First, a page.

CBS 11 I-Team Puts Mosquito Repelling Products To The Test
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NORTH TEXAS (CBS 11 NEWS) – Would you stick your arm in a cage filled with 150 hungry Southern House mosquitoes, which are the very that carry the West Nile virus? Thankfully you don’t have to, because researchers did just that to help the CBS 11 I-Team.
Summer is heating up and that means North Texans are headed into mosquito season. You’re probably starting to see supplies of lotions, potions, bracelets and sprays on store shelves. Many of the products claim to be insect repellants. So, the I-Team wanted to know which one really works the best. Researchers at Texas A & M University helped us put four products to the test.
Dr. Gabriel Hamer, a Clinical Assistant Professor with the Texas A&M University Department of Entomology, has spent the last eight years studying the West Nile virus in mosquitoes, birds and humans. To help the CBS 11 I-Team determine which products work the best, Dr. Hamer and his researchers had us bring four products to test.
Behind two large steal doors, we entered an area where mosquitoes breed. You could see trays of larvae swimming in water. Cages of adult Southern House mosquitoes sat nestled under lights inside glass cages.
Researchers carefully planned the project. For hours, they had established controls by counting the number of mosquitoes inside the cages and documenting their resting spots in relation to a white circular piece of filter paper.
The filter papers were then removed from the cages and used to simulate human skin. Researchers sprayed, rubbed and attached four products to four different papers and then stuck their arms inside the cages of swarming mosquitoes to put the papers back inside.
One of the products tested was Off, an insect repellant with 15-percent DEET. We also tried Bio UD, a new product, recently approved by the EPA. Dr. Hamer said it is made from tomato plants and recommended we try it. We tested Skin So Soft, a lotion by Avon. Many people have long-touted it as a mysterious mosquito repellant. And finally, a citronella-covered bracelet, like those typically seen on store shelves, was also put to the test.
Dr. Hamer and his staff taped the product-covered filter papers on one side of the glass cage, and then blew into a mesh covering on top of the cage to disturb the mosquitoes. The insects swarmed around the enclosure before settling. Once they did, Dr. Hamer and his team counted the number of mosquitoes that landed around the products and the number of mosquitoes that flew to the other side of the cage, trying to get as far away from the products as possible. The team ran the test 3x’s and then calculated percentages to compare to the controls. At one point, Dr. Hamer’s assistant Emily said, “You can definitely see the difference.”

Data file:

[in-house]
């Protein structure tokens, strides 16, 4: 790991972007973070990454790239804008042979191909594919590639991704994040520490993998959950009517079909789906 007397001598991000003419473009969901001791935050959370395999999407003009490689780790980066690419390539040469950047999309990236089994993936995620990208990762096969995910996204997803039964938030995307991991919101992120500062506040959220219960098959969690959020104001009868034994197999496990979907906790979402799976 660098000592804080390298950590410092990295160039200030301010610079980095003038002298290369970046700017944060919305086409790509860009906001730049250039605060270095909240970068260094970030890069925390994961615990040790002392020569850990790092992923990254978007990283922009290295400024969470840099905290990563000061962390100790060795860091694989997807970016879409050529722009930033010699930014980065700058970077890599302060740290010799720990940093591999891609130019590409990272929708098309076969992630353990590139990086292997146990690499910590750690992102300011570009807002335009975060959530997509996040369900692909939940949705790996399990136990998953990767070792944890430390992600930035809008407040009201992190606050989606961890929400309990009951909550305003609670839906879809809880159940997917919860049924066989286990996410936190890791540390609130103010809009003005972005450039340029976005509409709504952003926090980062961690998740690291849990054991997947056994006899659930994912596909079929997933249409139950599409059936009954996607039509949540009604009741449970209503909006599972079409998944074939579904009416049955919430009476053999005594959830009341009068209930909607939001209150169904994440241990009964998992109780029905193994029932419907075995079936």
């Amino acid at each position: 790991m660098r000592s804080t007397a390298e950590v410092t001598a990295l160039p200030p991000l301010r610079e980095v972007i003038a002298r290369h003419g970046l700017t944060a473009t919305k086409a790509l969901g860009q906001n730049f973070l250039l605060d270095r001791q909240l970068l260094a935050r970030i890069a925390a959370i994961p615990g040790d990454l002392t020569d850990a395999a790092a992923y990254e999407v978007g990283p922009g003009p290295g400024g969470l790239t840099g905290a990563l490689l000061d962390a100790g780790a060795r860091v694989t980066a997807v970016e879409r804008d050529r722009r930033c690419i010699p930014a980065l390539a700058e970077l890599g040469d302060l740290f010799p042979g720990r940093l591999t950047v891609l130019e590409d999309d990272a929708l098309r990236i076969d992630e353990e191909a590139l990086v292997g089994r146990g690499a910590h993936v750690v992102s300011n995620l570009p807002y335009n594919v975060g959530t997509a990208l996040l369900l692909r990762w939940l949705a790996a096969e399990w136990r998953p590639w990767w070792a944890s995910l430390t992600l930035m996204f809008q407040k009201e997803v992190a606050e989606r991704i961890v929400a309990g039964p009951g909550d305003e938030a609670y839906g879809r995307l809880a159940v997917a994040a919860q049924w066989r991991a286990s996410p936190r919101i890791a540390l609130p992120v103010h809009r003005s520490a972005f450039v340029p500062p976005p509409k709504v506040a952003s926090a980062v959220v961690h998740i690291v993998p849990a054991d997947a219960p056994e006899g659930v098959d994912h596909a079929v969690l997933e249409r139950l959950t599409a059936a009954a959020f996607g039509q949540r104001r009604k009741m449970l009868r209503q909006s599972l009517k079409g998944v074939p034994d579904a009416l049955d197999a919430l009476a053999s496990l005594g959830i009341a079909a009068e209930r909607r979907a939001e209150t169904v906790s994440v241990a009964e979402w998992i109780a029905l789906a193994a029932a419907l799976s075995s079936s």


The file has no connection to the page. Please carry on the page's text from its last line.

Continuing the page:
So, which one product repelled the most mosquitoes?
“I would say the DEET and Bio UD had very similar levels of efficacy,” explained Dr. Hamer. In fact, with closer review Dr. Hamer said the Bio UD scored slightly better than the OFF, but the DEET spray was a very tight second.
“Both of these products, when applied to these filter paper, no mosquitoes landed on that paper and they even stayed quite a ways away from that filter paper.
Other tests found the mosquito band and Skin So Soft also repelled mosquitoes, but did not repel nearly as many as the other two products.
Avon’s brand public relations senior manager sent CBS 11 News a statement, saying, “The Skin So Soft moisturizing lotion used in this report is not intended to repel mosquitoes, is not sold for that purpose, and is not approved by the EPA as a repellent. Avon does offer several insect repellents, including Avon’s Skin So Soft Bug Guard Plus line of products. These products are approved by the EPA for use as insect repellents, and they contain active ingredients that are effective deterrents against mosquitoes.”
When asked if the citronella-covered bracelet was a product Dr. Hamer would use on his own two-year old, he said, “I’d probably prefer alternative products.”
Dr. Hamer stressed that all four-products definitely proved to have some efficacy compared to the controls; however, he said the tests certainly divided the four-products into two-categories. The Bio UD and OFF appeared more effective based on immediate application, in comparison to the lotion and citronella band.
Texas A & M researchers said the trial with the CBS 11 I-Team could not determine how successful the products may be with longer exposure.
Last year, North Texas had the worst West Nile outbreak in the country. Dallas, Tarrant, Collin and Denton County reported more than 400 human cases of the virus, resulting in 36 deaths.
Experts tell CBS 11 there is no way to predict what this year’s mosquito season will bring.
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